ḴAMRIYA (pl. ḵamriyāt), derived from the Arabic ḵamr, wine, technically applied to poems with thematic contents chiefly about wine, wine-making, wine-drinking, and its various other aspects.
Background. In addressing the typology of poetry, Ḥosayn Wāʿeẓ Kāšefi (d. 910/1504-5) defines ḵamriyāt as “poems describing the attributes and states of wine, the beauty of the cupbearer’s face, and the ambience of wine gatherings” (p. 37; see also Moʾtaman, p. 224). This article focuses on the first of these characteristics; for the second see SAQI-NĀMA. Synonyms for ḵamr used in Persian with varying frequency are bāda, may (more commonly in today’s Persian, mey), šarāb, nabiḏ, mol, ṣahbāʾ, and begmāz. The number of its Arabic equivalents, a few of which, such as rāḥ and raḥiq, are also used in Persian poetry, rather infrequently though, goes well beyond one hundred (see Dehḵodā, s.v. ḵamr, bāda, šarāb). From its early stages of development in the latter half of the 9th century, Persian poetry contained several anacreontic themes. However, the tendency toward composing wine poetry in the Islamic era could not have happened overnight nor could it be attributed wholly to the influence from Arabic poetry, as might incorrectly be assumed (e.g., Rastegār Fasāʾi, 2009, III, pp. 52-53). Of course, geographical proximity and cultural exchange between Iran and the Arab world, especially following the Arab conquest of Iran and the rise of Islam there as its dominant religion, did help Persian poetry receive certain elements from Arabic literature, causing some measure of imitation on the part of Iranians (Daudpota, p. 163; Yamin, p. 63; Maḥjub, p. 91). Umar M. Daudpota (pp. 133-44) maintains that in wine-poetry, as in other genres, Arabic poets were the models for Iranian poets. He substantiates his argument by juxtaposing Arabic poems with those written in Persian under their influence. The following verse by Abu ʿObāda Boḥtori (d. 284/897) is just one of many examples:
Yoḵfi al-zojāja lawnohā fakaʾannahā
Fi’l-kaff qāʾematon be-ḡayr enāʾen.
Its (of wine) color hides the glass, so that it seems
To stand on the palm without a vessel (tr. Daudpota, p. 139).
According to Daudpota, several Iranian poets have rendered this conceit in Persian verse, including Kesāʾi Marvazi:
Ān ṣāfi-ʾi ke čun be kaf-e dast bar nehi,
Kaf az qadaḥ nadāni ni az qadaḥ nabiḏ.
So clear it is that when you put it on the palm of your hand,
You will neither know the palm from the cup, nor the cup from the wine (tr. Daudpota, p. 139).
Nonetheless, this all could be related mainly to formal features and a limited amount of anacreontic motifs, not to the essence of the relation between poetry and wine, something rooted in the long history of humans, as they are both somehow connected with the excitement and thrill of the soul and the departure of man’s self from his selfhood into the world of “the unconventional.” A study of the myths and tradition of various peoples bears witness to their beliefs in the mystical effects of wine and the significance of vines in their daily life (Lesān, p. 48; Ṣadiqi, pp. 49-50; Moʿin, 1945, pp. 52-54; Yamin, p. 70).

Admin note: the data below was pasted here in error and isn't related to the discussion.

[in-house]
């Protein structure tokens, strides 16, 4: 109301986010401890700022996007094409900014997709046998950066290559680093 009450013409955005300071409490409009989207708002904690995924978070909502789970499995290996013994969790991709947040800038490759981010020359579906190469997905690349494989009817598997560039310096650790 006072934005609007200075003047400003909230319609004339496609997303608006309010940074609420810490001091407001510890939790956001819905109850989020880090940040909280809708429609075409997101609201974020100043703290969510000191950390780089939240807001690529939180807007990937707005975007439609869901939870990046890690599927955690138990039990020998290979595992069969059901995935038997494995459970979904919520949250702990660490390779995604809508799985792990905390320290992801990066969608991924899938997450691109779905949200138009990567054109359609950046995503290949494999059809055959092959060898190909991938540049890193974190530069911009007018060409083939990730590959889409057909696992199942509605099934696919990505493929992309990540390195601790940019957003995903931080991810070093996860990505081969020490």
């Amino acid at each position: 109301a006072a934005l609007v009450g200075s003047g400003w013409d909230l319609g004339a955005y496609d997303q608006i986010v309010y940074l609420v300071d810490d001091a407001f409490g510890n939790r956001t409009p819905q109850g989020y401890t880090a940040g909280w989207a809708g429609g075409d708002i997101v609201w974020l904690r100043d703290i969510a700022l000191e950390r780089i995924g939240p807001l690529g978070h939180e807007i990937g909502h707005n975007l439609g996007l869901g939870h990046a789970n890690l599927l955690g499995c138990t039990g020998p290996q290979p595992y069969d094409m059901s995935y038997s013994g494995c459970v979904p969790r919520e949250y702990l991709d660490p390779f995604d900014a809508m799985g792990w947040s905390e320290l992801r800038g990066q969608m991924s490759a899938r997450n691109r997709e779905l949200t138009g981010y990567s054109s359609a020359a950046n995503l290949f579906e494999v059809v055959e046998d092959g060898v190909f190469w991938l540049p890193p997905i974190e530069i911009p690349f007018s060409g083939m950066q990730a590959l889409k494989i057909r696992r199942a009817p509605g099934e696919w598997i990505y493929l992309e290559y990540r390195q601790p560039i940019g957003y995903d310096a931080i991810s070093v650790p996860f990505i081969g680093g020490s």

Historical facts bear witness to the prevalence of wine and wine-drinking in ancient Iran (see Daryaee, pp. 42-43), as does Iranian mythology. According to Abu’l-Qāsem Ferdowsi, Jamšid was the first Pišdādi king who had a wine-drinking table set up (I, p. 44, verse 54). In his Lobāb al-albāb, Sadid al-Din ʿAwfi states, “It is said that wine came into being in Jamšid’s reign” (ʿAwfi, I, pp. 21-25; see also Rāwandi, pp. 432-34). In a fascinating ode, the poet Manučehri (d. 432/1041) speaks of wine as “Jamšid’s daughter, who had been imprisoned in the Zoroastians’ house for 700 to 800 years, and now the poet is setting it free from prison” (pp. 143-45; see also Nowruz-nāma, pp. 65-70, quoted in Moʿin, 1959, I, pp. 440, 447, 450-51; Jonaydi, pp. 4-7).
Given the long record of Iranians’ interest in wine, it is no wonder that it came to be one of the favorite themes of poets from the very beginning. Manučehri’s poem on making wine for the celebration of the Mehragān feast (pp. 197-205) and the fact that Kaykāvus b. Eskandar ʿOnṣor-al-Maʿāli (pp. 67-70), Neẓām-al-Molk (pp. 173-74), and Moḥammad b. ʿAli Rāwandi (pp. 416-28) each devoted a separate chapter to the etiquettes to be observed at wine-drinking gatherings all demonstrate that the early Persian composers of wine poems had fair knowledge of the custom of wine making and wine drinking in the remote time of Iran’s long history. Conceding the Arabic influence on Persian wine poetry, especially during the spread in Iran of Arabic language and literature in the Omayyad and early ʿAbbasid caliphate (for more information on this, see Yamin, pp. 66-69; al-Kik, pp. 52-61; for a fairly comprehensive scholarly analysis of Arabic wine poetry from the Jāheliya to the early ʿAbbasid period, see Kennedy), it is also noteworthy that some of the major writers of Bacchic poetry in Arabic, such as Abu Nowās of Ahvāz (d. between 198-200/813-15) and Baššār b. Bord (d. 167/783) were Iranian in origin. Some of them even boasted of their Iranian parentage (Daudpota, p. 173). One would be tempted to hypothesize a probable echo across time in these wine-loving poets’ compositions from their wine-loving ancestors.